How do you protect yourself if this serious injury happens at work?
There are three essential things that you need to do when you're hurt at work in order to protect your legal case, your income, and your livelihood. First, tell your employer it happened on the job. We call this giving notice, and it should be done as soon as possible after the injury.
Second, be wary of doctors referred by the insurance company. The insurance company will be watching their bottom line, not advocating for your care. If the insurance company referred you a doctor ask yourself: is he going to order expensive tests, like an MRI, that the insurance company will have to pay for? Is he going to believe you when you say how much it hurts? Is he thorough and does he seem objective? You should not let the insurance companies' doctor manage your treatment.
Next, get to a specialist. This is not an injury that can be managed or treated by a family physician and maybe not even by a general orthopedic surgeon. Make sure you choose the best doctor to be your long term provider to deal with this injury. You could be looking at months or even years of rehabilitation and/or rotator cuff repair surgery, so you want to make sure you choose the best physician from the outset. If you don't, it can be very difficult to get the physician approved later on.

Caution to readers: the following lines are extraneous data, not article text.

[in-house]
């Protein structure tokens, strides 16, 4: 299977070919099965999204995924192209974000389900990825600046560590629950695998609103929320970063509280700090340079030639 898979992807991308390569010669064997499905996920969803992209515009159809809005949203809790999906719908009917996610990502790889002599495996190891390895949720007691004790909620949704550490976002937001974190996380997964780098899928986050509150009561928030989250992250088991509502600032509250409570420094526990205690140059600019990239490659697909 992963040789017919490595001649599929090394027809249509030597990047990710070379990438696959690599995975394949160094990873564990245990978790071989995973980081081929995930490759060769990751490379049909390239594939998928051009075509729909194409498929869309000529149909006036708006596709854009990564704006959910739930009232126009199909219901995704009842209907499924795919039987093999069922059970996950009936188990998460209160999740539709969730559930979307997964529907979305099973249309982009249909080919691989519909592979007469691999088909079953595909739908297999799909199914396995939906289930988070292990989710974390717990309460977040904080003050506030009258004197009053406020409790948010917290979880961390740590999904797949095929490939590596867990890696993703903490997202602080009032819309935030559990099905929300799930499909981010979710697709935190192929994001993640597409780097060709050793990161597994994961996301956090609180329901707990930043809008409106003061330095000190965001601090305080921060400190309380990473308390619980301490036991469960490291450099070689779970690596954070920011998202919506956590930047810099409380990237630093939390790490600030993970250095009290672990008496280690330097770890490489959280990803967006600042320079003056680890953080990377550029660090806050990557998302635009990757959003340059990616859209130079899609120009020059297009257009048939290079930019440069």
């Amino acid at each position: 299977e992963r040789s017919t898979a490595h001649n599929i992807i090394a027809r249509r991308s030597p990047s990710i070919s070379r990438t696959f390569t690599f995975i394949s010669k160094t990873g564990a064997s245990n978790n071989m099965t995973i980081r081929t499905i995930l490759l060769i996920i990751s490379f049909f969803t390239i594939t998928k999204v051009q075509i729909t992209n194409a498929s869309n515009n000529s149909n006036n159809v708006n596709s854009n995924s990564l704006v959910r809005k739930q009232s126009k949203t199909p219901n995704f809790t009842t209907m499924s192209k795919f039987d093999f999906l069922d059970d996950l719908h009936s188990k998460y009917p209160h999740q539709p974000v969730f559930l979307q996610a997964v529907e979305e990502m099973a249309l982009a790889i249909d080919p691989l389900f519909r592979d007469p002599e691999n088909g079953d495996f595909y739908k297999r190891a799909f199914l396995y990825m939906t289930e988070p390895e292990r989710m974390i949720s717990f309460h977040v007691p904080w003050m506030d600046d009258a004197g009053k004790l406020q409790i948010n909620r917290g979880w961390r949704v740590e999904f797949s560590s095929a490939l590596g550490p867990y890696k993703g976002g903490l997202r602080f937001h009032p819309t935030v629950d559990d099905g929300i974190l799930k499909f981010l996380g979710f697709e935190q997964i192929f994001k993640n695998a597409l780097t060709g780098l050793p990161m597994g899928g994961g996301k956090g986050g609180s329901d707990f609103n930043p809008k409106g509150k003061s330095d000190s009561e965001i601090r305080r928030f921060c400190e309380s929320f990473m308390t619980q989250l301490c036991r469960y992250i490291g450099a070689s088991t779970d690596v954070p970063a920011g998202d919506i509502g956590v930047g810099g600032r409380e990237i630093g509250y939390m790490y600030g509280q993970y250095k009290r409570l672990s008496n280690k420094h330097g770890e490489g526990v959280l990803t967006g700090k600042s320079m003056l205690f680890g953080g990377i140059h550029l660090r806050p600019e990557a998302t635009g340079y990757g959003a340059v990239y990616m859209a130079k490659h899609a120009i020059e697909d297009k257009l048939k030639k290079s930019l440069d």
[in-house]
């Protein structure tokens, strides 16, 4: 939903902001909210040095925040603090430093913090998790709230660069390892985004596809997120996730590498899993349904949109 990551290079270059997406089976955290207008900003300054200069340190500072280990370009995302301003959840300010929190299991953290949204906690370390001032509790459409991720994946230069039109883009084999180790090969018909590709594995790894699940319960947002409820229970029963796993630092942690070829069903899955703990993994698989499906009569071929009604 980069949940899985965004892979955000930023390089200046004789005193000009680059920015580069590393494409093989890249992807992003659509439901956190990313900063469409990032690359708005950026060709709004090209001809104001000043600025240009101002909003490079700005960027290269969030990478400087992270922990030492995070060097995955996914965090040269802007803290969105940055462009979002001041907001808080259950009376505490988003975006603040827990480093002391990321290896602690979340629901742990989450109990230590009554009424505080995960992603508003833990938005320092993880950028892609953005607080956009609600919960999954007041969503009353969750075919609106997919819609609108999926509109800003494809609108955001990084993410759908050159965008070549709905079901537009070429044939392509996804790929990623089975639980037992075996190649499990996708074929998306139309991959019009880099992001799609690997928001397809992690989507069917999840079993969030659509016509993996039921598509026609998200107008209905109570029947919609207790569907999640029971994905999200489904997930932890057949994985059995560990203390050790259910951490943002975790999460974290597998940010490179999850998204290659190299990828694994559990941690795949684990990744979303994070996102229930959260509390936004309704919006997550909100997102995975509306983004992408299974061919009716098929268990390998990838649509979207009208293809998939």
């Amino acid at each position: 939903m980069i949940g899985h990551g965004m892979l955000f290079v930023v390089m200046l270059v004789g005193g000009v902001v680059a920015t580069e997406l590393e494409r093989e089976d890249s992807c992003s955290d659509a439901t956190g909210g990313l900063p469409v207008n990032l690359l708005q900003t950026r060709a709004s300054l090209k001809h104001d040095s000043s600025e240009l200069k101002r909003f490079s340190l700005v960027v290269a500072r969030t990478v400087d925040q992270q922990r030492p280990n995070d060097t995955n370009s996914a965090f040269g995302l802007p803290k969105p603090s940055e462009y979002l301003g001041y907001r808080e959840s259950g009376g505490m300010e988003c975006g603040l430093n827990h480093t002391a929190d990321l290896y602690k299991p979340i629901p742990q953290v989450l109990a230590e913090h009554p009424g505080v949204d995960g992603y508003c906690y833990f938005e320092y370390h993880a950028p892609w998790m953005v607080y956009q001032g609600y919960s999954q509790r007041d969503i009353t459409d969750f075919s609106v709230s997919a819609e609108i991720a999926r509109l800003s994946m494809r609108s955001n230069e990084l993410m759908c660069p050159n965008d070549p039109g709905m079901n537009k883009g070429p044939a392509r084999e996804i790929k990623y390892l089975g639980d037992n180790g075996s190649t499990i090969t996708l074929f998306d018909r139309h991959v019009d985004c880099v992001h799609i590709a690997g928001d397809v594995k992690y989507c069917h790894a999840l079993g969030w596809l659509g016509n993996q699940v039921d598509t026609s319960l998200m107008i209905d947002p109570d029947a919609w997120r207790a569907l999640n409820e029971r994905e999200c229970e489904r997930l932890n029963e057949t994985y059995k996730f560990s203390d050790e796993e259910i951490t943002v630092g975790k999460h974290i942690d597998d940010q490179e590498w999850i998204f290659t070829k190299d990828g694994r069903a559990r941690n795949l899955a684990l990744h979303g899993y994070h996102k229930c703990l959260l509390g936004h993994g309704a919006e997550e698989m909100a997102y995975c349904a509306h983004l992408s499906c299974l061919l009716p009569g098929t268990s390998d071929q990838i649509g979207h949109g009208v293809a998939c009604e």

Finally, file your workers' compensation claim in the right jurisdiction. If you were injured in Washington DC and you work in Washington DC, you should file your case in DC. Don't let the insurance adjuster tell you to file in the wrong state. They often tell injured workers they need to file in a state where they live, which is total BS. They know that Virginia and Maryland both pay less for workers comp injuries, and they want to cheapen your claim.
If You Have a Torn Rotator Cuff, There's A Chance You Won't Be Able to Go Back To Work Full Duty.
Many people who tear their rotator cuff end up having a permanent impairment. If you have a permanent injury you cannot handle the claim on your own. You may need to learn a new skill set and change positions; which will cost money and time. You'll need to be covered by a settlement while you are busy making changes in your life; whether that be learning a new trade and skill set, or going back to school.
With A Torn Rotator Cuff You Will Need Ongoing Legal Help to Protect Yourself and Your Family. You Need An Experienced Accident Lawyer For That.
These are the things you should consider, but remember, there is a lot more to it. Making a mistake can cost you a lot of money in lost wages and a lot of time and treatment when it comes to your injury. In most cases, you should not go it alone. You may need an advocate to fight for your rights.